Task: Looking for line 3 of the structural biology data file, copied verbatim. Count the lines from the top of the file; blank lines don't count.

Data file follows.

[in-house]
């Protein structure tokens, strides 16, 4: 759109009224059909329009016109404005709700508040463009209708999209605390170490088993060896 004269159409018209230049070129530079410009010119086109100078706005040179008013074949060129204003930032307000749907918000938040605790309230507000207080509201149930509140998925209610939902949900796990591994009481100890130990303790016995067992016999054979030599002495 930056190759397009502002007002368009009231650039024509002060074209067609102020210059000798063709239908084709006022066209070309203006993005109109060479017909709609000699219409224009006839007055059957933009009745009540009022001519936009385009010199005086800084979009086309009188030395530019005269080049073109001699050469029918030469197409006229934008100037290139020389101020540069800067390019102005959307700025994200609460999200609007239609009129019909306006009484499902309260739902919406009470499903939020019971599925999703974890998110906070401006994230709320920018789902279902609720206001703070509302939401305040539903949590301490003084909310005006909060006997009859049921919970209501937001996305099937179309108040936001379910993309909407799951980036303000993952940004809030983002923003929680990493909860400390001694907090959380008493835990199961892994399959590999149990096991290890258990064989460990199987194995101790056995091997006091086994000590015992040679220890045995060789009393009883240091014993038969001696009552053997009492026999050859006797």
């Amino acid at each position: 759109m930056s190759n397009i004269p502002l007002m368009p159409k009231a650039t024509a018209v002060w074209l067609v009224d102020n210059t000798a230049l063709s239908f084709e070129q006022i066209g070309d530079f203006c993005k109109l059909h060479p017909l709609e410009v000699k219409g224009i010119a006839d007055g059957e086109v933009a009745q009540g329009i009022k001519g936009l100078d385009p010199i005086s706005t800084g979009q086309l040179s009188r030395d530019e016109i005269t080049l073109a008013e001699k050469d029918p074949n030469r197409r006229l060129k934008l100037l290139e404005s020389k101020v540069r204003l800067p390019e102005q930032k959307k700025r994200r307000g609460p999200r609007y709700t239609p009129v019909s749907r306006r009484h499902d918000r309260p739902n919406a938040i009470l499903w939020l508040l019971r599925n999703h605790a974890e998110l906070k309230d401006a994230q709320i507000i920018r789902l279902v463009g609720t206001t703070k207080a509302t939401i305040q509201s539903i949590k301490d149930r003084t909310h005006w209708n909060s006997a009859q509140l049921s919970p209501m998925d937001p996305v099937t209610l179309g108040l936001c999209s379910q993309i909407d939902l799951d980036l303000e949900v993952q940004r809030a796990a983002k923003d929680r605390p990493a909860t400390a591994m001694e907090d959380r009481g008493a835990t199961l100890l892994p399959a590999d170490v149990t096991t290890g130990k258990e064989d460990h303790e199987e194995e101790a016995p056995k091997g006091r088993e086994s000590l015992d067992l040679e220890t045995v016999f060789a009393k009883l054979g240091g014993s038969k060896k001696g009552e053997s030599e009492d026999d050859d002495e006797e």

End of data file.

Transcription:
């Amino acid at each position: 759109m930056s190759n397009i004269p502002l007002m368009p159409k009231a650039t024509a018209v002060w074209l067609v009224d102020n210059t000798a230049l063709s239908f084709e070129q006022i066209g070309d530079f203006c993005k109109l059909h060479p017909l709609e410009v000699k219409g224009i010119a006839d007055g059957e086109v933009a009745q009540g329009i009022k001519g936009l100078d385009p010199i005086s706005t800084g979009q086309l040179s009188r030395d530019e016109i005269t080049l073109a008013e001699k050469d029918p074949n030469r197409r006229l060129k934008l100037l290139e404005s020389k101020v540069r204003l800067p390019e102005q930032k959307k700025r994200r307000g609460p999200r609007y709700t239609p009129v019909s749907r306006r009484h499902d918000r309260p739902n919406a938040i009470l499903w939020l508040l019971r599925n999703h605790a974890e998110l906070k309230d401006a994230q709320i507000i920018r789902l279902v463009g609720t206001t703070k207080a509302t939401i305040q509201s539903i949590k301490d149930r003084t909310h005006w209708n909060s006997a009859q509140l049921s919970p209501m998925d937001p996305v099937t209610l179309g108040l936001c999209s379910q993309i909407d939902l799951d980036l303000e949900v993952q940004r809030a796990a983002k923003d929680r605390p990493a909860t400390a591994m001694e907090d959380r009481g008493a835990t199961l100890l892994p399959a590999d170490v149990t096991t290890g130990k258990e064989d460990h303790e199987e194995e101790a016995p056995k091997g006091r088993e086994s000590l015992d067992l040679e220890t045995v016999f060789a009393k009883l054979g240091g014993s038969k060896k001696g009552e053997s030599e009492d026999d050859d002495e006797e």